Cash is still king but it doesn’t hurt to add some growth to balance out long-term returns. Take advantage of the higher growth potential in smaller companies but look for ones with sustainable payouts.
How the Dividend-Growth tradeoff works
After two stock market meltdowns in less than 15 years, investors have learned that a dividend today is worth much more than the prospect for higher prices in the future. That constant cash return is worth more than just money in your pocket, it means that your total return is cushioned when the market tanks and a quarter of the stock price is wiped out.
But the allure of big money gains is still strong and even the most generous dividend payouts can’t compare to growth stories like Oracle (NYSE: ORCL) and its almost 19,000% return in the ten years to the 2000 peak.
Normally, these high-growth companies are not going to pay a dividend. They keep all cash flow for reinvestment in the company for the promise of a higher stock price. Most dividend-paying stocks, especially those with yields above 2%, are from large companies in mature markets. Growth opportunities are fewer and cash flows are more stable so the company isn’t really sacrificing as much when it pays out a dividend.
Where to find growth without sacrificing income
To find real growth, the kind that won’t disappear when the market tumbles, you have to look to the potential of small-cap companies. These companies with a market cap of $1.5 billion or less use their size to take advantage of opportunities their bigger rivals can’t get to. The business model is usually more focused in a smaller company, without the burden of multiple divisions on a vast international scale.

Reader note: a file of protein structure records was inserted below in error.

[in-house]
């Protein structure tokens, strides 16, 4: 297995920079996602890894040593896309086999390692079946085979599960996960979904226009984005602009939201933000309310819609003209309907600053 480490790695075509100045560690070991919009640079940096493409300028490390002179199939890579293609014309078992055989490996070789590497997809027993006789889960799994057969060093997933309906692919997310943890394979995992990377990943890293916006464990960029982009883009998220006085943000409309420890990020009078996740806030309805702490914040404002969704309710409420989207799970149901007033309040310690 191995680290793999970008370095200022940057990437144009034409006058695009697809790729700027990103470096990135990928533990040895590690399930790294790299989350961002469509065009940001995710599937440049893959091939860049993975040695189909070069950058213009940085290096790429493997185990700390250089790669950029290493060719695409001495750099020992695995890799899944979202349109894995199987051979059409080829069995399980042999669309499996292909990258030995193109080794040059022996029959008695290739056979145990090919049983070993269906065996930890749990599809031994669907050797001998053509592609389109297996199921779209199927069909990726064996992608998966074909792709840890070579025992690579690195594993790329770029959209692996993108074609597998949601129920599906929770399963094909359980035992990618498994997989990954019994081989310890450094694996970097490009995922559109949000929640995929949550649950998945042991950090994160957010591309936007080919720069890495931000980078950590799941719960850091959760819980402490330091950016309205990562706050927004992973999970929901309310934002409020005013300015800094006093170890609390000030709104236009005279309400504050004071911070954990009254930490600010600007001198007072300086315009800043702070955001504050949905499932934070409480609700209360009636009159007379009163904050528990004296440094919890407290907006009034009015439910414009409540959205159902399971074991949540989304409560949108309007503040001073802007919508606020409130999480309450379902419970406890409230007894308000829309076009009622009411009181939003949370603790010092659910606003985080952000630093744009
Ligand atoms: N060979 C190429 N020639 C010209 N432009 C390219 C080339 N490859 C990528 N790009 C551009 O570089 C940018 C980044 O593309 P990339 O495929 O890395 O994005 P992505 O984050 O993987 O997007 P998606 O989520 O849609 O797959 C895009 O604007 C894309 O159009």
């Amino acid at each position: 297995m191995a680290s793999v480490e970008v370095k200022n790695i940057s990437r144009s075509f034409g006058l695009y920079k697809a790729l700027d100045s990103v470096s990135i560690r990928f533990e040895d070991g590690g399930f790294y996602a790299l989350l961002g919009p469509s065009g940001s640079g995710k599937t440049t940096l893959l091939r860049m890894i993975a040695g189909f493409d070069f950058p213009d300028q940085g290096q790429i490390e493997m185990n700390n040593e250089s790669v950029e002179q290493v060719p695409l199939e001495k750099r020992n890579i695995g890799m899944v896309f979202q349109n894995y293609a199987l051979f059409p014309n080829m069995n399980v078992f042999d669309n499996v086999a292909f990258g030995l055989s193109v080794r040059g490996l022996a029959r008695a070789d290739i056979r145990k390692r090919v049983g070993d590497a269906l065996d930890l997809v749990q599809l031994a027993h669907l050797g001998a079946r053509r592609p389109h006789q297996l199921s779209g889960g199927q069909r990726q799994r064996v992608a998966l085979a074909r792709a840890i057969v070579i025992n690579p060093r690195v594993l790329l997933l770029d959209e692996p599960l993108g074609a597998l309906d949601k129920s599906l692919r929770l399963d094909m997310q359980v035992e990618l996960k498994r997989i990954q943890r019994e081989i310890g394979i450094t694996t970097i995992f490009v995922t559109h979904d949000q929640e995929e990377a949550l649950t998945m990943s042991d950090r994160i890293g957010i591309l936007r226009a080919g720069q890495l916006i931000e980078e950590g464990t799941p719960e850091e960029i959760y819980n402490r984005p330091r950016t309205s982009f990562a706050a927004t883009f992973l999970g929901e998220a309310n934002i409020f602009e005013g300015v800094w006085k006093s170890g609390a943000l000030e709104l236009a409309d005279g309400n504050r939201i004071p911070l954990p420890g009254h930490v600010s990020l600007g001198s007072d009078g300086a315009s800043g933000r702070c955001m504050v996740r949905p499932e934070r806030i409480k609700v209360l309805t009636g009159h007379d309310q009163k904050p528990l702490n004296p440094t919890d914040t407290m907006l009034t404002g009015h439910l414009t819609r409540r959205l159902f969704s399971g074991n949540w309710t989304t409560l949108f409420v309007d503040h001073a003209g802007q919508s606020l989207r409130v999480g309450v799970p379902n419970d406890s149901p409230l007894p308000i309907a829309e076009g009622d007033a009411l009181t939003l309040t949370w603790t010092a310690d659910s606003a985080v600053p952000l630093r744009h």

This size advantage has paid off. Small-cap companies traded on the U.S. exchanges have outperformed their larger peers by almost 2% a year over the last ten years. It may not seem like much but add this to the average market return plus a healthy dividend and you’ve got a powerhouse portfolio.
Finding small-cap companies with growth potential that offer sustainable dividends isn’t easy. Of the 5,340 companies with capitalization of less than $1.5 billion, only 915 (17%) offer a 2% dividend yield or better and half of these are financial institutions.
To build a diversified portfolio of growth companies with strong and stable payouts, you need to dig deeper into the companies with a competitive advantage in a growing market.
The 3 you might not have heard of – Yet.
Female Health Company (Nasdaq: FHCO) produces the only women’s condom approved by the U.S. Food and Drug Administration. The $285 million company sells in 138 countries and has been approved by the World Health Organization for its product to be purchased by UN agencies.
Production almost doubled to 61.6 million units in 2012 with growth seen at 9.7% in 2013 due to bureaucratic delays in Brazil and South Africa. The shares pay a 2.8% dividend yield and the company has increased its dividend by a 12% pace each year since 2007.